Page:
Touring London - Day 4: St Paul's Cathedral, the Millennium Bridge, Shakespeare & Beer
April 16, 2008
Our last day in London was spent catching up on a few things we hadn't crossed off the list. One of those things, and an important one, was Bangers & Mash, another classic English pub item. It's pretty much what it sounds like; bangers (sausages), mash potatoes and onion gravy. We sought out the much-talked about Sausage & Mash (S&M) cafe for their interesting variety of sausages, potatoes and gravy. It was all very delicious, and despite how it sounds, surprisingly light.

Prior to some late morning S&M, we stopped by the British Library in St. Pancras to view their impressive collection called the Treasures of the British Library. Much like the British museum, the British library collection is full of items looted from imperial conquests around the world, though this collection is decidedly more British. Manuscripts by Shakespeare and Jane Austen, lyrics written by hand by the Beatles and an early surviving copy of the Magna Carta are among the most impressive. There are a number of ancient Korans (from colonial Palestine), Hindu scripts (from colonial Hindustan, now India), some Egyptian pieces (taken while not looking) and a few Guttenburg bibles. History aside, the pieces themselves are amazing. The building itself is not noteworthy, a rather bland mid 80's "modern" piece remenescient of your local DMV.

St. Paul's Cathedral

Our next stop was St. Paul's Cathedral, one of the larger and more impressive churches you can see across Europe. If you were to embark on an extensive tour of Europe and its museums, you could quickly become churched out, and if you look at artwork from about 800AD-present, you might also quickly get Jesused out. In this case, St. Paul's is impressive as a feat of engineering. Soaring internal spaces must have been inspiring to early church goers. Hardy souls can climb the 449 steps to the top for impressive vistas overlooking London. Having done the London Eye the day before, we didn't feel the need and acquiesced, content to enjoy the view from the ground. Queen Elizabeth was crowned here, and Charles and Diana were married on the site.

Shakespeare's Faux Globe Theater

We walked from St. Patrick's across the Millennium Bridge to the reconstructed Globe Theater. Built in the 1980's, this is a near-exact period replica of the famed theater used by Shakespeare to debut and run his many famous works. The theater used period tools, period materials and period methods to recreate the venue with exacting detail. Despite all of this, it looks like a crudely built theater, constructed yesterday as an elaborate prop in a poor Shaksepeare production. I was under iimpressed with the tour as little is revealed about Shakespeare, his life or his work. Much is talked about the history of London at that time, which is sort of interesting I guess but that doesn't seem to be the draw. I reckon true Shakespeare fans should travel outward to Stratford Upon Avon to learn more about the Bard. There seemed to be a number of folks leaving somewhat disappointed, 18 GBP lighter for their troubles.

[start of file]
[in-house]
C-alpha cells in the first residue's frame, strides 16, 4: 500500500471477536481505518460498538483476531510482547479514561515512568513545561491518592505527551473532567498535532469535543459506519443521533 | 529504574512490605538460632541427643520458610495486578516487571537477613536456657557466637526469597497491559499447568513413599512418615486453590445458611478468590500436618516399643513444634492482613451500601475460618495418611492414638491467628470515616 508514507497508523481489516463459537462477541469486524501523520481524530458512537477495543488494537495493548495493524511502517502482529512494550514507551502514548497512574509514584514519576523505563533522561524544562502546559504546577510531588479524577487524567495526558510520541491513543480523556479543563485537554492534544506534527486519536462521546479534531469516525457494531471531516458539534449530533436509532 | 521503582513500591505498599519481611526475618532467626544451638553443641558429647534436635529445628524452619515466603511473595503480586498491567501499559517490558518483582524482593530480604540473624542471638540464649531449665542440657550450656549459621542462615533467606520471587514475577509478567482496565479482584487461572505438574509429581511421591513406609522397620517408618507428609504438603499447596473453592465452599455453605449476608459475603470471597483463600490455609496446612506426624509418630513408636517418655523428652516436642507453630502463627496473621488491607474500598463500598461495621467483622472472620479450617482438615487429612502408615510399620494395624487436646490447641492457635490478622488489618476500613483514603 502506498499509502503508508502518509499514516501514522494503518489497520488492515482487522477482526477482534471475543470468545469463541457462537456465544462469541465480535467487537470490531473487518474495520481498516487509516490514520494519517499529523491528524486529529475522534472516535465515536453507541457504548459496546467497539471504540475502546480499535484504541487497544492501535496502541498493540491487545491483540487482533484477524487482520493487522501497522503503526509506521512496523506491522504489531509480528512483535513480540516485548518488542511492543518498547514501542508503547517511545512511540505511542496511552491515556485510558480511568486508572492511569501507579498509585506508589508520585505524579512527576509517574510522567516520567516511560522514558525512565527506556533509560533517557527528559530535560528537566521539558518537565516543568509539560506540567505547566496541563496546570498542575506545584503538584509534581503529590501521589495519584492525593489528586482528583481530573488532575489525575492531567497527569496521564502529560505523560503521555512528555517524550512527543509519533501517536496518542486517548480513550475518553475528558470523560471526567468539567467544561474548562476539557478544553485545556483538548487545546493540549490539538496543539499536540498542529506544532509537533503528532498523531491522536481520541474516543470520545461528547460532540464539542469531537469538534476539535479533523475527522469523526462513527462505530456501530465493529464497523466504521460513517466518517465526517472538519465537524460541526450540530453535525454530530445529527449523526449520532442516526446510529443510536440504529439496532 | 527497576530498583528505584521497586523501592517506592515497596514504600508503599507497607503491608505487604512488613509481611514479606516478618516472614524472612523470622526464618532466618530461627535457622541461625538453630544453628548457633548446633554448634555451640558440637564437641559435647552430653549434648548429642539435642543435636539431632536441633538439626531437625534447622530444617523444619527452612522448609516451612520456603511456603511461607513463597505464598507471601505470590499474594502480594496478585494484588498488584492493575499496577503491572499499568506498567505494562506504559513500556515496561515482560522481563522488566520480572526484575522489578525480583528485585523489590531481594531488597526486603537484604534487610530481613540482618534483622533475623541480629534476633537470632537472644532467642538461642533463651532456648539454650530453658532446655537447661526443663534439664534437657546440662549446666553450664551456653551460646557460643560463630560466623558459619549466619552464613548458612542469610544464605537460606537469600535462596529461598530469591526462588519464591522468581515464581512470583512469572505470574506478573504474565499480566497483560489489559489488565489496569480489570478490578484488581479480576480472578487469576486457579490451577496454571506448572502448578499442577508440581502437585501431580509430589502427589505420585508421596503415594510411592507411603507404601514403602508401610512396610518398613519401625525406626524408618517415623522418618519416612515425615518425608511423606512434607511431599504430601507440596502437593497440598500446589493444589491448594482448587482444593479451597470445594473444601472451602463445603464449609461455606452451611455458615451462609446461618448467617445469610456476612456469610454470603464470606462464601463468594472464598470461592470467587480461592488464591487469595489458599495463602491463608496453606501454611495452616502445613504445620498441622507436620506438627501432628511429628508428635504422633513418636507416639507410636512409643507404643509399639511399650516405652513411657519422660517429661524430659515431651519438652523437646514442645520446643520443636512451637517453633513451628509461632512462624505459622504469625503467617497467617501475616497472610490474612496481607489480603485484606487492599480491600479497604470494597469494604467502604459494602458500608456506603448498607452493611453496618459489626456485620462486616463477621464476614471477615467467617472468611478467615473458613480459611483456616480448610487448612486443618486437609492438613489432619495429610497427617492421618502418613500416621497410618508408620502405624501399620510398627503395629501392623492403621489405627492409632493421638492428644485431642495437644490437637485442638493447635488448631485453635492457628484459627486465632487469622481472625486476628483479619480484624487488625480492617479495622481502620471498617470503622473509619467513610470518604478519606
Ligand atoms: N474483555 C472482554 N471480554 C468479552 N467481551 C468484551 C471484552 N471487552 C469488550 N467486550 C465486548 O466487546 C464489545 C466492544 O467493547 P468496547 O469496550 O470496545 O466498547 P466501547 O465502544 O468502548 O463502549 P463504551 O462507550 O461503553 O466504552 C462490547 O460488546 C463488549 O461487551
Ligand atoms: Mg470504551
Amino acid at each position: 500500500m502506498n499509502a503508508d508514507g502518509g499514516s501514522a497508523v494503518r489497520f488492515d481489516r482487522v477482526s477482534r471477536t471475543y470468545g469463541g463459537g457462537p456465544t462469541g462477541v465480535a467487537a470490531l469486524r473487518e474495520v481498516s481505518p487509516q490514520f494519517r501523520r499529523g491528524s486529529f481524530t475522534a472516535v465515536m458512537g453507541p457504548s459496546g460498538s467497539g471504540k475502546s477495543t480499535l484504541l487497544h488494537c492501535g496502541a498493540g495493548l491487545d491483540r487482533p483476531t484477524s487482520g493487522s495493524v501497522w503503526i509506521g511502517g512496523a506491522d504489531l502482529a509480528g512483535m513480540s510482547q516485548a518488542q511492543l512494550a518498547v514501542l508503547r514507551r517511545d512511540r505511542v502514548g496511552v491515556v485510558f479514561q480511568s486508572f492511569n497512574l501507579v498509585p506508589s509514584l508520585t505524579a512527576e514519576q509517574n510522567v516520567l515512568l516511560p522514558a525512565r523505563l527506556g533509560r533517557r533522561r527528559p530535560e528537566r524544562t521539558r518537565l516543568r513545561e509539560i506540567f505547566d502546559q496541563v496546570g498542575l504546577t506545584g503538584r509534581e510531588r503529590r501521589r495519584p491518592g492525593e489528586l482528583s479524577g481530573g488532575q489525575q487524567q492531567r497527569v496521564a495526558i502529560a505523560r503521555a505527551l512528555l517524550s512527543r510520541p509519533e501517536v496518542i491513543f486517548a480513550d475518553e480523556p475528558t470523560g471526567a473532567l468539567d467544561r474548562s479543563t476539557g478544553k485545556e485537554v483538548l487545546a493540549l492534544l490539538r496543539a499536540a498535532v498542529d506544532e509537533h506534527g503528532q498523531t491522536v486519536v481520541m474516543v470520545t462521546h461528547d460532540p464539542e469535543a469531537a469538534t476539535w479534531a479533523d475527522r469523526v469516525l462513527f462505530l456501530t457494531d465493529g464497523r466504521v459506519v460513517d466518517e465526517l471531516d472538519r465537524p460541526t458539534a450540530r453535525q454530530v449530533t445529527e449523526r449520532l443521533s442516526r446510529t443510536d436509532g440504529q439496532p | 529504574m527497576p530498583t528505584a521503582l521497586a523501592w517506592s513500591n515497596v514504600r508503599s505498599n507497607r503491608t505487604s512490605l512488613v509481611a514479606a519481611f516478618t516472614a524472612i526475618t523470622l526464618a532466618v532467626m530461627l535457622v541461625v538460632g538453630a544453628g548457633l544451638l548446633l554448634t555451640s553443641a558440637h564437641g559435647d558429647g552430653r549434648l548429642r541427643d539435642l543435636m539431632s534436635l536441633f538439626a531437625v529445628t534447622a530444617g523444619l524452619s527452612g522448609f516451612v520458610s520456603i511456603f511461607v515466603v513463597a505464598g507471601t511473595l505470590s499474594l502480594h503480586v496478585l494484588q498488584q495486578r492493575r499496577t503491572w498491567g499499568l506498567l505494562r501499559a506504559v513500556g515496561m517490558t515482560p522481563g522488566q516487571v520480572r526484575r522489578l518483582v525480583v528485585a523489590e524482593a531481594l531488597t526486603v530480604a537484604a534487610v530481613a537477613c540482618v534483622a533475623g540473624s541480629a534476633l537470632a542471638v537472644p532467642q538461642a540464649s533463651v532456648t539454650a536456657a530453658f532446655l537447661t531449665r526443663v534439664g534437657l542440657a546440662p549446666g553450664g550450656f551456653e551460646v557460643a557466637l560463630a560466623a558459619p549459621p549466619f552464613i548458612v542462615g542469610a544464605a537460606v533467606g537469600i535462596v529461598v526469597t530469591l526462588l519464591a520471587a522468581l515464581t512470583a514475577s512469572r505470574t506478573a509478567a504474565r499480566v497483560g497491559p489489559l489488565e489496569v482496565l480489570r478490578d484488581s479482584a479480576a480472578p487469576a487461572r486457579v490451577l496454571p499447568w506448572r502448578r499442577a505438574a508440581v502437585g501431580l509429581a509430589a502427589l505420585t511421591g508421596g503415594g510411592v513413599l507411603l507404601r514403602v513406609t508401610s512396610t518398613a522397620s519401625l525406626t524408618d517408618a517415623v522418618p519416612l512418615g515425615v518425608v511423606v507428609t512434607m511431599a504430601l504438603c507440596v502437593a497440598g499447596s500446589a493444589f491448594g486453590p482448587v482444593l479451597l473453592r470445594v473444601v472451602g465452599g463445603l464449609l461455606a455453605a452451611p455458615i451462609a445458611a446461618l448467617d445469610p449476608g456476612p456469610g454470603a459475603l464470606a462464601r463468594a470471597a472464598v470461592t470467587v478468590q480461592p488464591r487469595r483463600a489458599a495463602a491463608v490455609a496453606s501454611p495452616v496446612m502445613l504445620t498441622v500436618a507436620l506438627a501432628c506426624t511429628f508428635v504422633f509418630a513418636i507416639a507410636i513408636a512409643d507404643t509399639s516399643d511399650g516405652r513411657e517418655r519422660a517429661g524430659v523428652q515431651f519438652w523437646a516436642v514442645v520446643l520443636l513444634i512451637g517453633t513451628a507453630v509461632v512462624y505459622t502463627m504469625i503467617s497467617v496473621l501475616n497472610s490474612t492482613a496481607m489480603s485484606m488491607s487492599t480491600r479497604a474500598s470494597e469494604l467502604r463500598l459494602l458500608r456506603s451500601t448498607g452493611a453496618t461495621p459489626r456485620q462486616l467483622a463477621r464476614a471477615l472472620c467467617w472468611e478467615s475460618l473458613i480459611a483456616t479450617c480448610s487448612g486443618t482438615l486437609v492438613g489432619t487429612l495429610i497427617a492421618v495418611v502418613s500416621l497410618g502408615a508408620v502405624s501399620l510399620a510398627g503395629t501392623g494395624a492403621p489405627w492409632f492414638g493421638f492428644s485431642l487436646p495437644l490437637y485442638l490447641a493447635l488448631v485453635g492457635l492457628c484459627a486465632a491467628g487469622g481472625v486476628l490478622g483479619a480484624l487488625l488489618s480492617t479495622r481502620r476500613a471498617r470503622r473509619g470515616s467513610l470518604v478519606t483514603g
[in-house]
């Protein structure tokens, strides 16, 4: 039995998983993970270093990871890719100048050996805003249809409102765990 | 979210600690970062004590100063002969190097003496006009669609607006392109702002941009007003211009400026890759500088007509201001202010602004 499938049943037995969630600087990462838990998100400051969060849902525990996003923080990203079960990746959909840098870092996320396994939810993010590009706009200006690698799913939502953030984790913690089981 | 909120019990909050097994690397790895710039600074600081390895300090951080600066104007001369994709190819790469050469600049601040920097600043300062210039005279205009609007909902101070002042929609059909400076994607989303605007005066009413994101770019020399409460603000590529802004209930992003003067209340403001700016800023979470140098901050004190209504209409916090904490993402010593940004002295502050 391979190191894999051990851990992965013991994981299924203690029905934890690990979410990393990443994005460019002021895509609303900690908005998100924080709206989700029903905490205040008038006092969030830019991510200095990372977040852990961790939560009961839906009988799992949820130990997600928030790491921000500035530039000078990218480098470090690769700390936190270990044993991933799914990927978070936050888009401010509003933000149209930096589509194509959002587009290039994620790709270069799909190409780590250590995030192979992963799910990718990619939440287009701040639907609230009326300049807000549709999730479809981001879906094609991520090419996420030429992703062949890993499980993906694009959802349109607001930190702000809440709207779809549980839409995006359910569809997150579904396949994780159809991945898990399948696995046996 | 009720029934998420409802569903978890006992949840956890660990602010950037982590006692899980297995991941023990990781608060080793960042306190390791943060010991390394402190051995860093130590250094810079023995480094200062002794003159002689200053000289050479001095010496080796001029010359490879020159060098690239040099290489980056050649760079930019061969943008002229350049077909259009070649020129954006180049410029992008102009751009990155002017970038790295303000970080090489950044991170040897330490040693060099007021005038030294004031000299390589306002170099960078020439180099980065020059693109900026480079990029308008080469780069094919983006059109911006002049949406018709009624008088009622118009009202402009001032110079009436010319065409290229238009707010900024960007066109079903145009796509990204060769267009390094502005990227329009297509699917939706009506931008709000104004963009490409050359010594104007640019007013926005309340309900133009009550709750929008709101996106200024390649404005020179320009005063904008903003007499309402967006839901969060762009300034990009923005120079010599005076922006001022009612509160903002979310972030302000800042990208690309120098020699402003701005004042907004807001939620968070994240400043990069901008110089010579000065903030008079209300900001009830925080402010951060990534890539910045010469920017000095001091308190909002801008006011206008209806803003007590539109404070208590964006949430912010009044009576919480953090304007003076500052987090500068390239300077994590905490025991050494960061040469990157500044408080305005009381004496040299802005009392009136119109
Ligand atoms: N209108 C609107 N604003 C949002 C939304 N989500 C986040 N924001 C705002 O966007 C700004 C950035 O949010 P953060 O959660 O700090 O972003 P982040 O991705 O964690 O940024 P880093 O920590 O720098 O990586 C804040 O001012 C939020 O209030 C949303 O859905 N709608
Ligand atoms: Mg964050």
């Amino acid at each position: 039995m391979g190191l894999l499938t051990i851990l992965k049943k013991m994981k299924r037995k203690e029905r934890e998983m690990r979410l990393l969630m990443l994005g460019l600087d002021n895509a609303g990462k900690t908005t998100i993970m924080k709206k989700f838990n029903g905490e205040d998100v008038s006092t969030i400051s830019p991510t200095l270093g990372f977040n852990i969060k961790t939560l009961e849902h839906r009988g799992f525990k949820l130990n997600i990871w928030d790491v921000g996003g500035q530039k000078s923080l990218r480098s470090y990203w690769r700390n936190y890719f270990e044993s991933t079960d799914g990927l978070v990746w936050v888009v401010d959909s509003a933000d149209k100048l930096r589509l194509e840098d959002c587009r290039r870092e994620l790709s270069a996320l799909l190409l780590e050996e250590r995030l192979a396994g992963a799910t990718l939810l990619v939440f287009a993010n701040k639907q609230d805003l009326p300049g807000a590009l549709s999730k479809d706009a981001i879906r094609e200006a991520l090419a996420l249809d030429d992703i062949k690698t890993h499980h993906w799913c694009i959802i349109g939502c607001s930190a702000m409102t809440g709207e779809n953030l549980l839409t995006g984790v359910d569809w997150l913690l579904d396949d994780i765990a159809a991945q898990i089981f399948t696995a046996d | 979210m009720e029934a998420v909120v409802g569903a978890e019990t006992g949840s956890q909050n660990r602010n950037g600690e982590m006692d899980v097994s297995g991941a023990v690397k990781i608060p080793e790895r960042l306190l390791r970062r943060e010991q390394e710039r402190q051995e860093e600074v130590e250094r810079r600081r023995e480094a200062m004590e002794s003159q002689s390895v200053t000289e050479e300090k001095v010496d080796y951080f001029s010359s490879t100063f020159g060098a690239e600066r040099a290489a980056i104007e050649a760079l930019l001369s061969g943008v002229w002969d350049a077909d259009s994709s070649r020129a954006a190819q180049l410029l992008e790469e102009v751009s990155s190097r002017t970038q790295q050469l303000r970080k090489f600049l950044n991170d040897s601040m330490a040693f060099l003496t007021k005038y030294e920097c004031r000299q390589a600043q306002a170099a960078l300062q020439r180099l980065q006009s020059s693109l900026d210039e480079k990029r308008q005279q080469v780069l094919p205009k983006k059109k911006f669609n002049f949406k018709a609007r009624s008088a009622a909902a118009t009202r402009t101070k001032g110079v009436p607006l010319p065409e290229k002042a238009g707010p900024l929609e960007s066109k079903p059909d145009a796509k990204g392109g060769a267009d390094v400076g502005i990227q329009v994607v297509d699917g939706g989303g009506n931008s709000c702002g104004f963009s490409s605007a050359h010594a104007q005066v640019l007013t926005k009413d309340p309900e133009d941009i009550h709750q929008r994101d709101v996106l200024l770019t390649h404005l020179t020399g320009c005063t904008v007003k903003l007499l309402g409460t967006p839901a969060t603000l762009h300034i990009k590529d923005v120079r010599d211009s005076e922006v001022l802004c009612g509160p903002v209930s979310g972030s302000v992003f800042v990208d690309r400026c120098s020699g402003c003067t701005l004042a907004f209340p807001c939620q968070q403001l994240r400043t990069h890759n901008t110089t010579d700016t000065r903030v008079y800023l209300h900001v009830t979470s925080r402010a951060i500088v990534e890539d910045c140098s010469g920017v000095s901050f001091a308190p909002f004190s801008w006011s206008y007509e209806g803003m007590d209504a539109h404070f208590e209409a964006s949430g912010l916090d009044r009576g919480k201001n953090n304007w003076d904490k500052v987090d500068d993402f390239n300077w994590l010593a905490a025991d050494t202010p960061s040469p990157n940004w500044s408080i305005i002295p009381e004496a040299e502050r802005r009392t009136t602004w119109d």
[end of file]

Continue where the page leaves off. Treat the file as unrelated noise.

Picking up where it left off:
Walking Back across the Millennium Bridge

Walking Back across the Millennium Bridge

Our last stop of the evening was dinner at another of Carey Carpenter's recommendations, Belgo in Covent Garden. Belgo is a Belgian beer lover's paradise, with a 6 page beer menu, a variety of roasted meats, lots of mussels and waiters & waitresses dressed as medieval monks. The food was great, the beer was great and the atmosphere is a pretty raucous good time. I highly recommend it. From there we headed back to pack for an early departure to Ireland the next morning.

Waiting for Dinner

That's Good Belgian Beer!

This was my second trip to London and a very enjoyable one. This time was more relaxed, despite how this itinerary might read. Visiting the UK is terrific as the histories of the US and Great Britain are so intertwined, that much of the history is familiar even to those who slept through most of junior high or high school. A final note about expense. London, and the UK in general, is expensive for Americans these days. The Pound is about $1.95, which is slightly more than it was when I visited in 2001. However, the prices are also considerably higher compared to the US, even in places like New York or San Francisco. A sandwich for 6.50 might seem ok until you realize you double that and its now $13.00. This is a pretty consistent experience. A light and reasonable lunch is easily $50-$60, and we won't discuss hotel rooms. All of this being said, I wouldn't let it deter you. Keep in mind the UK has always been more expensive, and the recent woes of the US dollar haven't significantly worsened this. Once you get your head around the cost, and if you're mindful about making reasonable choices, its very doable. It would be a shame to pass on so much rich history, culture and experience because it was deemed "too expensive." After a few $22 trips to Starbucks, you quickly adapt to doing without.